Being a first responder comes with lots of unknowns. The life of a first responder can change dramatically and quickly when called to the line of duty. A regular shift can take on a whole new meaning with just one call. The law enforcement career of David James, Sargeant for the Richmond County Sheriff’s office, began in 1986. One day in March of 1990, David’s life and career changed forever.
First responders experience many trafic circumstances throughout their careers. As a result, many organizations work to create a space for first responders to talk about what they went through. Patrick Cullinan, struggled during the first part of his career in law enforcement, and lives to share his story, how his career has changed for the good, and discusses the importances of "coming clean".
Host Mark Ericson talk with Richard Lamphier about Project S.A.V.E, a division of the Children's Healthcare of Atlanta. It's thru their program, and training efforts, that first responders were able to assist a 7 year old child in cardiac arrest.
Todd McAllister began his career as a first responder and transitioned to the sherrif's department after being inspired by his twin brother. The challenges of a first responder are many, but Todd has a strong sense of balance between those challenges and having respect for the relationships and bonds he's built while in the line of duty.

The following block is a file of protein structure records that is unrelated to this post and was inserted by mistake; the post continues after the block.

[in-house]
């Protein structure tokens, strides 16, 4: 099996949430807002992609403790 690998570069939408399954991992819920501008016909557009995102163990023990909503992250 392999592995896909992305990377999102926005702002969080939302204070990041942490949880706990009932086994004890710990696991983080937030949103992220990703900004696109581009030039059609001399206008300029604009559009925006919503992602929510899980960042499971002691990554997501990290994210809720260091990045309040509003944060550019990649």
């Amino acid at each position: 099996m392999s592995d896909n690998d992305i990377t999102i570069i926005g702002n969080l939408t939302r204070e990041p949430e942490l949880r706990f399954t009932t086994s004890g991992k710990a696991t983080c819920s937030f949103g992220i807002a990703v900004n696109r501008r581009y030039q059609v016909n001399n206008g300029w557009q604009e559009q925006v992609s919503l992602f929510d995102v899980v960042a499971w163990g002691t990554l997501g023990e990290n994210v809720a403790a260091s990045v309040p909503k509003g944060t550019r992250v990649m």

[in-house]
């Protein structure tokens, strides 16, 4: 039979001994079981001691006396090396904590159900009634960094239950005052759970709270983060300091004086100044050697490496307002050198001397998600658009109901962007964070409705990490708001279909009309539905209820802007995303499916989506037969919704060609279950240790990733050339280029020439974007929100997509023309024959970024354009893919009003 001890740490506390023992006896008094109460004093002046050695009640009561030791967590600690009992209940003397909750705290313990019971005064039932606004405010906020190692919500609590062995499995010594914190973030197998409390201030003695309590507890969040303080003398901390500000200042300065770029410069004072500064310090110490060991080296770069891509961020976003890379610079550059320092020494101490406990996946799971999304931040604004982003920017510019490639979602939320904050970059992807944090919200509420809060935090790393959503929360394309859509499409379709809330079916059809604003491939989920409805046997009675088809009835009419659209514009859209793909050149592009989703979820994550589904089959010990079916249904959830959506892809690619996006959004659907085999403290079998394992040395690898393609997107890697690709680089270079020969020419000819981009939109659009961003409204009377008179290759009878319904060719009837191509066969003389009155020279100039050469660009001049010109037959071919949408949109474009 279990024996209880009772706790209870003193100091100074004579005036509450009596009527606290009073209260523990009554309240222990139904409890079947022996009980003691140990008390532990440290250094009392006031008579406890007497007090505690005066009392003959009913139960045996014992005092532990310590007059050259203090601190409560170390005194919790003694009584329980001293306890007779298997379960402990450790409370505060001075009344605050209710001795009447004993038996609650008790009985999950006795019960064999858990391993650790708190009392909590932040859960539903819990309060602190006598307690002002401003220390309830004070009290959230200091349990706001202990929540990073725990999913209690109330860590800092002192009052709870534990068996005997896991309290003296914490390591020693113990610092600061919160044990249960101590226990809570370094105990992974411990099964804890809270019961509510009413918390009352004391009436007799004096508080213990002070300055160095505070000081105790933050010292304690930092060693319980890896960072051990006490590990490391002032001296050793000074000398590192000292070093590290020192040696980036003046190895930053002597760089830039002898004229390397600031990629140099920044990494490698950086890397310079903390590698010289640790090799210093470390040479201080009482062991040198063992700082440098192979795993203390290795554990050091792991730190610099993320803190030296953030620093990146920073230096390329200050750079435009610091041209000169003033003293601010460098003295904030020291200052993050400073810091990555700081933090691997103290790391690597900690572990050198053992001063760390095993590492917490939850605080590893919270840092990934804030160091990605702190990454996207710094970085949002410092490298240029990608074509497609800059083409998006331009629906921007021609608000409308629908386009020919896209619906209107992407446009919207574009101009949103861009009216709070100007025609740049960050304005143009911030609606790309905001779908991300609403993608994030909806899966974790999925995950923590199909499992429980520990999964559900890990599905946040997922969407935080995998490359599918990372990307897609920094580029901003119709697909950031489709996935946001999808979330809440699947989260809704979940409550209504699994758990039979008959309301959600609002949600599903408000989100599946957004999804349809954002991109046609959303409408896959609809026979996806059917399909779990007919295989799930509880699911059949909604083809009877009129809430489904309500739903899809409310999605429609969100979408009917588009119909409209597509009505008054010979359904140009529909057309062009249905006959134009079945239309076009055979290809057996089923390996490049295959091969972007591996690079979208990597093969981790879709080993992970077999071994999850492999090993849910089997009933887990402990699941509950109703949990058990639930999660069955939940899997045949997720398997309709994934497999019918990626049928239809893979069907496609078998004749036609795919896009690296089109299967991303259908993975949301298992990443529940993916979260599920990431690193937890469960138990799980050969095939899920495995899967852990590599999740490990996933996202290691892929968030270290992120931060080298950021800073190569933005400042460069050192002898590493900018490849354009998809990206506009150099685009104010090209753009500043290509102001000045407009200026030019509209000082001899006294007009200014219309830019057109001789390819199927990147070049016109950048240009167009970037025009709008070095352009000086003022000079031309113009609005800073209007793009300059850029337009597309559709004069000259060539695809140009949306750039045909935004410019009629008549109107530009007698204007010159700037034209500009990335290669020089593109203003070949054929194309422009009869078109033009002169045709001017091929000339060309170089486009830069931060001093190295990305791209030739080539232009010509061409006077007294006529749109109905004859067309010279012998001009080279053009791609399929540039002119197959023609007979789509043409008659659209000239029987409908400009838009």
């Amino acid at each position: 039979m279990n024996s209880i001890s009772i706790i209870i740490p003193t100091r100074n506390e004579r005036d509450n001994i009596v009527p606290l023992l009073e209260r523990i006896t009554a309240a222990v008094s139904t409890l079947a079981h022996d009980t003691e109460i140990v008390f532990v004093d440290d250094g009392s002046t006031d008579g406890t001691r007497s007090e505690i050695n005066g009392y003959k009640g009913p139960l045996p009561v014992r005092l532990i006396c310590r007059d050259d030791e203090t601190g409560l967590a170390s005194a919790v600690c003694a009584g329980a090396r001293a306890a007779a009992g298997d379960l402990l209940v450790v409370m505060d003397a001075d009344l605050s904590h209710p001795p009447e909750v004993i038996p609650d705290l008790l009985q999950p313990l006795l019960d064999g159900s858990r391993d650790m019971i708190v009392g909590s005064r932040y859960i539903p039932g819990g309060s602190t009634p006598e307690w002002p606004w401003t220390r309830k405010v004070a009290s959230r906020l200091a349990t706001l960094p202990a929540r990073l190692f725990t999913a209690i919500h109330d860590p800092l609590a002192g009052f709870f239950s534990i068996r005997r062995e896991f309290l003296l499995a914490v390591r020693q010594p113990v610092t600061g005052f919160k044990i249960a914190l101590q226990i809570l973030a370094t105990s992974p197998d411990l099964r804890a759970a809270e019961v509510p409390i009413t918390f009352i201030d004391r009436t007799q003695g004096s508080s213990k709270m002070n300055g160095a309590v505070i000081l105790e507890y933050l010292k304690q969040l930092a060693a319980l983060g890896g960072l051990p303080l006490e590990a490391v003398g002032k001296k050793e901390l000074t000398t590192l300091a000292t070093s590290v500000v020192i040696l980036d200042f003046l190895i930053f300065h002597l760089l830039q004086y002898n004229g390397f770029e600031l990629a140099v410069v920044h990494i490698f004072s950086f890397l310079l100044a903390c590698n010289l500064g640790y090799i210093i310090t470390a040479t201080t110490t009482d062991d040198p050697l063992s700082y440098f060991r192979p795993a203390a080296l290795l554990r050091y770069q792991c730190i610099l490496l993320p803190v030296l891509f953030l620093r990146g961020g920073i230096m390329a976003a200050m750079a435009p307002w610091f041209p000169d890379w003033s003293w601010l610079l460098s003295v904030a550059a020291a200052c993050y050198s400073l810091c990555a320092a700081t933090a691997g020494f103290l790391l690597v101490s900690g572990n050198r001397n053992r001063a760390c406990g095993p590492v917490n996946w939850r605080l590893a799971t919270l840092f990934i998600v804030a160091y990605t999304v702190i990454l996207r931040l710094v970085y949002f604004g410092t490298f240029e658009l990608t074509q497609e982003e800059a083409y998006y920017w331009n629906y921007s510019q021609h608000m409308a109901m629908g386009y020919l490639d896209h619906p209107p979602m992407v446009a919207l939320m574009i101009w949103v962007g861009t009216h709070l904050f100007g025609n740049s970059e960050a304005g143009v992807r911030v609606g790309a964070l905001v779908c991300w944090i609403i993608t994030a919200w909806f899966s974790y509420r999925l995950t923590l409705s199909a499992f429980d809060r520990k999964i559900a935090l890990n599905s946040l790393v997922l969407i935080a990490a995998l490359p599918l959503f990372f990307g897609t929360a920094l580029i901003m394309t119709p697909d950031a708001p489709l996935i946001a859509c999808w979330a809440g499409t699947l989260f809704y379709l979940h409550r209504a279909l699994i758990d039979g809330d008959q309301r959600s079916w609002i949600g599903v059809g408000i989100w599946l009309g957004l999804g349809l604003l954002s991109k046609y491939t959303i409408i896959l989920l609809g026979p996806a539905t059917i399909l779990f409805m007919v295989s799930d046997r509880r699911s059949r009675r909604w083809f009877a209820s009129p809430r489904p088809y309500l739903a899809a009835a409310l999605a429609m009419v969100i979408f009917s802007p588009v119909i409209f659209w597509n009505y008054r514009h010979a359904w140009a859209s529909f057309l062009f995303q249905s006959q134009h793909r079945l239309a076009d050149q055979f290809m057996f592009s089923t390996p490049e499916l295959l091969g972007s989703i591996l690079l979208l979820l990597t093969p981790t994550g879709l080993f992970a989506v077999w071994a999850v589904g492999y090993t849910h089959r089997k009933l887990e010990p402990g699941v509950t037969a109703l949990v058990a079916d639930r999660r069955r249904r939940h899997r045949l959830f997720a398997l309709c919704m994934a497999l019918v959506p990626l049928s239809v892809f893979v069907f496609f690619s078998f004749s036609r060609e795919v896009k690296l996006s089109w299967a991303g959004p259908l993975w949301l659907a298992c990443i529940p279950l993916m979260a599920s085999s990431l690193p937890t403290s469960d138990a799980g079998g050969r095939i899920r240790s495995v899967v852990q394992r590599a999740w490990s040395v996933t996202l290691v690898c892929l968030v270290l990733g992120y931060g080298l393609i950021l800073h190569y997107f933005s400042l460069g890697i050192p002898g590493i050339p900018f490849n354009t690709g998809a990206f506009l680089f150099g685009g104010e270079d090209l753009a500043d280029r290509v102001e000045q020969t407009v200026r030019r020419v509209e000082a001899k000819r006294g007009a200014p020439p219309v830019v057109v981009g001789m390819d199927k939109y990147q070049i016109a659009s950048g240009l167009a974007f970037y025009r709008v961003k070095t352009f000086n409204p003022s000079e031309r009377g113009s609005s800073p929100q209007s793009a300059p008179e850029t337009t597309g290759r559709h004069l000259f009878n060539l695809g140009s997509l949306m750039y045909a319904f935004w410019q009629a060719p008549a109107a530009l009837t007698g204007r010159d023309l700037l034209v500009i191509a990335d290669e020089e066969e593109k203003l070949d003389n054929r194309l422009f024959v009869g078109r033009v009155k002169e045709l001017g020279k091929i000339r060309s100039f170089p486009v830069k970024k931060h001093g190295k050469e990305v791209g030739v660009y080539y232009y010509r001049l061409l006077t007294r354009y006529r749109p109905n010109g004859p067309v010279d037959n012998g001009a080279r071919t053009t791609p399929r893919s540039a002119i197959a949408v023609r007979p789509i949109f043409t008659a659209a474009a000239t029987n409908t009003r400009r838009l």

Columbus firefighter Scott Benjamin shares his experience about a recent rescue at a nearly frozen pond. Being a first responder means being ready whenever a call comes in, and Benjamin demonstrates his call to duty, and explains what's involved when a call of this nature comes in.
Currently, Robert Merner is the police chief of Portsmouth, NH. Just 5 years ago, he was one of 3 key officers and investigators involved in the Boston Marathon bombing on April 15th, 2013. Host Mark Ericson talks with Merner about his career, what happened that day, and what role he took in the investigation.
Columbus Firefighter Mark Rine was diagnosed with stage 4 melanoma in 2012, doctors said he wouldn't live more than five years. He's still alive and still doing what he can to help other firefighters save themselves. This is his story.